Why You Shouldn’t Be Afraid of Detox

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Many people in addiction are afraid of the detox process. In movies, they depict the subject going cold turkey, alone in an uncomfortable room—the basis of the myths surrounding the terrors of early sobriety. But the truth is far removed from these fictional depictions. In fact, professional detox is actually a rather gentle first step to recovery.

At the start of your sober journey, there are three steps to the detox process: evaluation, stabilization, and transition into treatment.

Detox is not part of an addiction recovery treatment. Rather, it is a prelude to a treatment program tailored for the specific individual transitioning into recovery.

Evaluation: This stage involves assessing the overall health condition of the individual by performing blood tests, screening for other mental and physical conditions, and assessment of psychosocial situations.

Stabilization: Using the evaluations from step one, an appropriate treatment program is formulated for the individual. This is the stage where medications may or may not be administered depending on the outcome of the evaluation.

Transition: Based on the information acquired and developed in steps one and two, the individual moves forward with the decided upon treatment program.

Typical Withdrawal Symptoms

Detox causes several side effects, but most are not severe. As a matter of fact, less than half of the people with alcohol dependency experience withdrawal symptoms. The severity of the withdrawal, however, does depend on various factors such as, the substance abused and the length of drug usage. When the amount of alcohol or drugs in an addict’s system drops from the amount the tissues are accustomed to, the body may react through the following set of symptoms.

Mild Symptoms: These symptoms typically don’t need hospitalization.

    • Excessive worrying
    • Nausea and/or vomiting
    • “The shakes"
    • Feelings of edginess and tension

Severe Symptoms: Delirium Tremens (DTs) is the most serious side effect of alcohol withdrawal and begins about 48 to 72 hours after the last drink is taken. It may take up to a week for the symptoms to ease. If you or someone you know is experiencing these symptoms, please note that hospitalization is recommended.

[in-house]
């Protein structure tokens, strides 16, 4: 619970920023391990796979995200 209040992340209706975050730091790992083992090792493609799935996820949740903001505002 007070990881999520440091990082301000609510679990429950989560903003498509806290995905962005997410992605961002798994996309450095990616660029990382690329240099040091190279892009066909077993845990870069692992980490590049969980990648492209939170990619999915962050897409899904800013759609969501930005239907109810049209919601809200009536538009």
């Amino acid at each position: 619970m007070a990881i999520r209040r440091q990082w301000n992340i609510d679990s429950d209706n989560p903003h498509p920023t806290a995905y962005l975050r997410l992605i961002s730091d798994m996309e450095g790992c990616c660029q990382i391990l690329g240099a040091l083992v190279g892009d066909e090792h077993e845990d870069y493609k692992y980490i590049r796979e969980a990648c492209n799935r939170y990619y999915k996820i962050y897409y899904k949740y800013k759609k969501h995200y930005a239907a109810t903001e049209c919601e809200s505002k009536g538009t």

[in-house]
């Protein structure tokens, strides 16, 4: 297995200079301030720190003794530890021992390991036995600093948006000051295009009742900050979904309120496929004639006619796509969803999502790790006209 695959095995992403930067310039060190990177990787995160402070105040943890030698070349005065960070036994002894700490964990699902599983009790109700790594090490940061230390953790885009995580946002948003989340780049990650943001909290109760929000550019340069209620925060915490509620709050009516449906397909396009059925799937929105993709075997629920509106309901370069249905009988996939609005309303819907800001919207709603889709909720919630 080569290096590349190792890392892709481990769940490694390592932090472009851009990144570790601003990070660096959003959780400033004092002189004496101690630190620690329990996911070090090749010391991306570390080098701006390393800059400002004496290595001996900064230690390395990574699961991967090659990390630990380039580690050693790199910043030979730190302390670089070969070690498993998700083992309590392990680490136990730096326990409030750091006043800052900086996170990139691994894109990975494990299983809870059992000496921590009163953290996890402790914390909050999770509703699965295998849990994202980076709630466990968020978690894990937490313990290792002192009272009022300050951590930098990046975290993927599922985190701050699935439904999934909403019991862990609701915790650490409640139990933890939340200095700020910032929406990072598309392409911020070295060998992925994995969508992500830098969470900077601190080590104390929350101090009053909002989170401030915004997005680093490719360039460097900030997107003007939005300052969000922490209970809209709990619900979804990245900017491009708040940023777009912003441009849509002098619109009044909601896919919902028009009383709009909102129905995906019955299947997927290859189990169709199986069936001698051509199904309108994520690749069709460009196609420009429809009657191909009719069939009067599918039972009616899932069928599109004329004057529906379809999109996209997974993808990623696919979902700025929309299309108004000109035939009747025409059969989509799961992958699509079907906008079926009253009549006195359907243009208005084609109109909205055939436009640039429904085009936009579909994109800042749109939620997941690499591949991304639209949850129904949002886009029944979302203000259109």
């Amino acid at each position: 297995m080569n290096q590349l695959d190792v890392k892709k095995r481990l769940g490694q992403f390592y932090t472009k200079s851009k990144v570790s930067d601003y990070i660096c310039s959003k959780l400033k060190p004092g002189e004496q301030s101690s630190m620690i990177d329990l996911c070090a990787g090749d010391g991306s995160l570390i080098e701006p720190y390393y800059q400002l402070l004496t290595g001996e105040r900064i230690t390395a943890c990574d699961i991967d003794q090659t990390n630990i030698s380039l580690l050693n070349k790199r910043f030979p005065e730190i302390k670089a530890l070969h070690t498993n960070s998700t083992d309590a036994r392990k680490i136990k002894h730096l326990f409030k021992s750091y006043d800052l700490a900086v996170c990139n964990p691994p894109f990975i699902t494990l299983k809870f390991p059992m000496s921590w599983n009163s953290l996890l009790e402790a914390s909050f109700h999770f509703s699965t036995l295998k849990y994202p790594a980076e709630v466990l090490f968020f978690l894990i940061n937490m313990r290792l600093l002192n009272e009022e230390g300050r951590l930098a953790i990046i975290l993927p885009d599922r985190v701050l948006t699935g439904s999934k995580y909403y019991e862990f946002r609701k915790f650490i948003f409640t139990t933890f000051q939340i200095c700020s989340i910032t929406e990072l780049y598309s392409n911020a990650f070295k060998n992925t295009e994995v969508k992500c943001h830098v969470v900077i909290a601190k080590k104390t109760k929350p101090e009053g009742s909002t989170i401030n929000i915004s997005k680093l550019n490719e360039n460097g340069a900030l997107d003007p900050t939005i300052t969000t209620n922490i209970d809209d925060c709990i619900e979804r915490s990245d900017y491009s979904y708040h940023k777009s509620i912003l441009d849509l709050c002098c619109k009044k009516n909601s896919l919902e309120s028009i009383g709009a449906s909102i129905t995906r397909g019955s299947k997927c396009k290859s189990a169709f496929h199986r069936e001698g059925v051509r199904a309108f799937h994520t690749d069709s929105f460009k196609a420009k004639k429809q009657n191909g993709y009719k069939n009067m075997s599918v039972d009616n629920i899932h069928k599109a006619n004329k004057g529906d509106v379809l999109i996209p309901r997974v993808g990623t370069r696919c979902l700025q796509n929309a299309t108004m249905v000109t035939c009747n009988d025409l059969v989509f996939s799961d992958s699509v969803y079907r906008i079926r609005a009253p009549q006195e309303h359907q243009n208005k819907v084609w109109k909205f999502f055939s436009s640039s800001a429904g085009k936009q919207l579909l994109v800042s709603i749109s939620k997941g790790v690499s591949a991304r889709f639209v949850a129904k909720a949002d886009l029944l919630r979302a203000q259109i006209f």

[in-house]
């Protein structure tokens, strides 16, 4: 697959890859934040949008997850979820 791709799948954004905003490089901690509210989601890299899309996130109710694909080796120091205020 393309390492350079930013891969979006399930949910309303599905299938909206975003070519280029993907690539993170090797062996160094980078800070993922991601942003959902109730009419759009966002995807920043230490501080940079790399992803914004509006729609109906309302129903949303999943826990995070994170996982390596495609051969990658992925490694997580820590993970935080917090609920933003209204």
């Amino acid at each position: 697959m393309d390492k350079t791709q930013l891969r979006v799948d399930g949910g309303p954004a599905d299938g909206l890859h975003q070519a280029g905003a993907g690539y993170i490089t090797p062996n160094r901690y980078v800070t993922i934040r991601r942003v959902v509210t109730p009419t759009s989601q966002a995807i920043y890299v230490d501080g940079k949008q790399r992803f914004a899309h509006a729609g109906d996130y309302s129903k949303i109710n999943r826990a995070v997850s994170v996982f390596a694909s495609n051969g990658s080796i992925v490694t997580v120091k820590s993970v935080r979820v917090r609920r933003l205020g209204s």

• Fever
    • Shallow or irregular breathing
    • Highly elevated blood pressure
    • Very fast pulse
    • Severe dehydration
    • Profuse sweating
    • Sleep difficulties
    • Hallucinations
    • Confusion
    • Disorientation
    • Irrational thoughts or behavior

Individuals at High Risk to Undergo Withdrawal Symptoms:

    • Elderly patients with addiction to drugs or alcohol
    • Anyone who has been drinking daily for ten years or more
    • Binge drinkers whose binges last two weeks or more
    • Anyone at high risk of seizures - epileptic or otherwise
    • People who have experienced withdrawal symptoms in the past
    • Anyone with an ongoing medical condition, especially those with cardiac, liver or kidney problems

How Detox Facilities Handle Withdrawals

Entering a treatment program—whether it’s for detox only or long-term rehab—will give you the peace of mind of knowing you won’t be alone during the withdrawal stage. Detoxing from alcohol or drugs take anywhere from two days to several weeks depending on the general health of the patient, severity of addiction, and whether the addict is addicted to more than one substance. During this time, addiction professionals are able to carefully monitor your symptoms as well as provide FDA approved medications that can help ease withdrawals and cravings.

The National Institute on Drug Abuse (NIDA) recommends the following medications for treating alcohol dependent persons in detox and post-detox.

  1. Disulfiram

    For those who have completed detox, this medicaiton works by causing nausea, palpitations and flushing when small amounts of alcohol are ingested. These symptoms last approximately one hour and are usually enough of a deterrent to stop the individual from taking another drink. The effectiveness of this drug, because it depends solely on the patient's cooperation, is most successful for those who are highly motivated to quit.
  1. Naltrexone

    This helps to control cravings for alcohol by blocking reward receptors involved in the pleasant effects of alcohol on the brain and, therefore, the body.
  1. Acamprosate

    It reduces withdrawal symptoms of anxiety, restlessness and sleep disorders. It also reduces cravings post-detox and is the number one recommended drug for persons with liver problems.

Depending on an individual's specific treatment regimen, the above medications used alone or in combination help get them through detox and give impetus to recovery. Other medications that may be used in detoxing from opioids and drugs other than alcohol include methadone, naltrexone—which works for both alcohol and opioid dependency—suboxone, and buprenorphine—which eases cravings to prevent long and short-term relapse.

People who receive these medications are closely monitored for adverse reactions. Accompanying the medications, nutritional supplements, non-opioid pain relievers, sleep aids and other supplemental support medications may also be provided to the patient in order to address other withdrawal-related symptoms as they arise.

If you or someone you know is seeking help from addiction, please visit our directory of treatment centers or call 800-891-8171 to speak to a treatment specialist.

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